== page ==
Coaches expect youth to be served in 2017

By: Dudley E. Dawson
Published: Wednesday, August 16, 2017
Arkansas running back Chase Hayden goes through practice Tuesday, Aug. 1, 2017, in Fayetteville.
( Andy Shupe)
Arkansas running back Chase Hayden goes through practice Tuesday, Aug. 1, 2017, in Fayetteville.

— Arkansas head football coach Bret Bielema, offensive coordinator Dan Enos and defensive coordinator Paul Rhoads made one thing clear at their press conferences on Wednesday.

Youth will be served on this year’s Razorback football team.

Bielema said expect to see these true freshmen get time on offense: tailback Chase Hayden (5-10, 191), lineman Ty Clary (6-4, 286) and wide receiver Koilan Jackson (6-2, 214), as well as junior college tight end Jeremy Patton (6-5, 250).

Freshmen defenders likely to get on the field early are linebacker Hayden Henry (6-1, 209), cornerbacks Kamron Curl (6-1, 193) and Chevin Calloway (5-10, 188), along with junior college linebacker Gabe Richardson (6-3, 239).

Hayden, the son of former Tennessee and NFL running back Aaron Hayden, has arguably been the most impressive of the young ones and is expected to get time with returnee Devwah Whaley and South Carolina graduate transfer David Williams.

“So I was making that list and I wrote them as 1A, 1B, 1C,” Bielema said. “I really think that all three of them could bring something that could benefit us. … Chase probably has the biggest ability to make something out of nothing, if that was the way it broke down.

“Devwah's got probably the most experience. I've probably been the most impressed with David Williams' patience, because he hasn't run in a system like ours. But his patience behind the pullers in certain schemes has been very, very impressive.”

Enos loves what he is seeing out of Hayden.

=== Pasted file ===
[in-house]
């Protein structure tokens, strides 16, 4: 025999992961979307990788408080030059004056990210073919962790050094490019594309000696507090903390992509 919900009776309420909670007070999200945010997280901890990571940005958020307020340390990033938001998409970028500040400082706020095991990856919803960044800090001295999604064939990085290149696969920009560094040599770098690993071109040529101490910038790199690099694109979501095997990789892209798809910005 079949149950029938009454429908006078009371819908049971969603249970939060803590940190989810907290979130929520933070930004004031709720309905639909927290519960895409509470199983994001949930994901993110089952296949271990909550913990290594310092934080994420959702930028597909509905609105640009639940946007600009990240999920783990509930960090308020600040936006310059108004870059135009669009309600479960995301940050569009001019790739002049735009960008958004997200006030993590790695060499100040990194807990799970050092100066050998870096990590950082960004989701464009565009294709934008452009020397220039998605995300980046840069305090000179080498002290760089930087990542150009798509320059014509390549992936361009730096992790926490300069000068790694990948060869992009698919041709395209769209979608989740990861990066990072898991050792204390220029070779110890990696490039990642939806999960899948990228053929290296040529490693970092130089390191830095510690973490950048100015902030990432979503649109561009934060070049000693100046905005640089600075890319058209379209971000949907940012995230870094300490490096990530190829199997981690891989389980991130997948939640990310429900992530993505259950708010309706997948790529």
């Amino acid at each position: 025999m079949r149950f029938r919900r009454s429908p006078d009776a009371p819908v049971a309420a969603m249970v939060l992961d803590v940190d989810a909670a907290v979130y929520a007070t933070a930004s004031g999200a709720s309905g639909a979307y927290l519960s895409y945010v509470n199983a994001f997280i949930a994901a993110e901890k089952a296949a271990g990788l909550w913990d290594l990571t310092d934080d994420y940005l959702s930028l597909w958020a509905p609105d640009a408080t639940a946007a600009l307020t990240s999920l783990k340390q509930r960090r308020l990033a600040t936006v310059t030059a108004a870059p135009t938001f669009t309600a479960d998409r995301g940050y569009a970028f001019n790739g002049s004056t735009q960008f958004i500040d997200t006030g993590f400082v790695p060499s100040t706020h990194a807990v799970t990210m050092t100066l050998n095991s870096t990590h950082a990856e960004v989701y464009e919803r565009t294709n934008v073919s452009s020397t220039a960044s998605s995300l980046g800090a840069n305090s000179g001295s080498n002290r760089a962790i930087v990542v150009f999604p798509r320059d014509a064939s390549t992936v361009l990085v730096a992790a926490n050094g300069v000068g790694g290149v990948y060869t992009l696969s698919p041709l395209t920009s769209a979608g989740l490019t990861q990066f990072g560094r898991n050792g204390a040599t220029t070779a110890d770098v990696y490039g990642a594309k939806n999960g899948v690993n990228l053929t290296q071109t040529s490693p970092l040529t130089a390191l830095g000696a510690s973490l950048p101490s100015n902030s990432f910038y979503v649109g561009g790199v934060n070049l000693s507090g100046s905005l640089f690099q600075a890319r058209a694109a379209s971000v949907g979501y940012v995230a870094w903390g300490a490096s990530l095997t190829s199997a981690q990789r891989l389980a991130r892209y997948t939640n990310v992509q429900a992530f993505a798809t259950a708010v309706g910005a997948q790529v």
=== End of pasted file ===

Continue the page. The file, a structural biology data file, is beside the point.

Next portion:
“Chase Hayden has been very good,” Enos said. “ He has these explosive plays. He's able to make something when plays aren't there. He's able to make yards when it may not be blocked for six, blocked for one, but he gets six because he makes the first guy miss.

“He has just got a different element and dimension the way he runs the football. He has a lot of things he needs to improve on continually obviously being a freshman. But just raw, natural ability with the ball in his hands.

“David Williams has been a nice addition. He has been running hard, does a nice job catching the football and he has been doing a good job in protection. He brings an element where I think the team has trust in him to go into the game and help us win. Devwah we think has a chance to be a real good player.”

Bielema said he was not surprised that Clary and Henry - two blue shirts who are not on scholarship yet - were bidding for playing time.

“I think from the moment…they hit campus, they were ready to prove that they belonged here,” Bielema said. “That is in my mind no doubt. Then you just have to trust and learn.”

He had advanced intel on former Pulaski Academy star Hayden Henry from older brother Hunter Henry, the former Arkansas All-American and current Los Angeles Chargers tight end.

“I remember when I first started gathering information on Hayden, from his brother, first I went to Hunter,” Bielema said, “And he said coach, ‘He works as hard as anybody I've ever been around. He's always been that guy.’

“Same thing with the coaches at Pulaski Academy. They talked about his work ethic, his demeanor. Same thing when I talked to mom and dad. They're like ‘Coach, you know the other one worked but this one works twice as hard.’”

Clary was noticed during a Fayetteville practice attended by Enos and former Razorback defensive coordinator Robb Smith.

“The part that was probably surprising for us with him (Clary) was when he got in the weight room this summer, the weight he was able to throw around and move,” Bielema said. “The night I watched when the O-line and D-line competed, the way he was pushing around the sled was pretty impressive. And his Mom and Dad did a great job. He's just so conscientious, a very, very pleasing young man. And not a surprise.”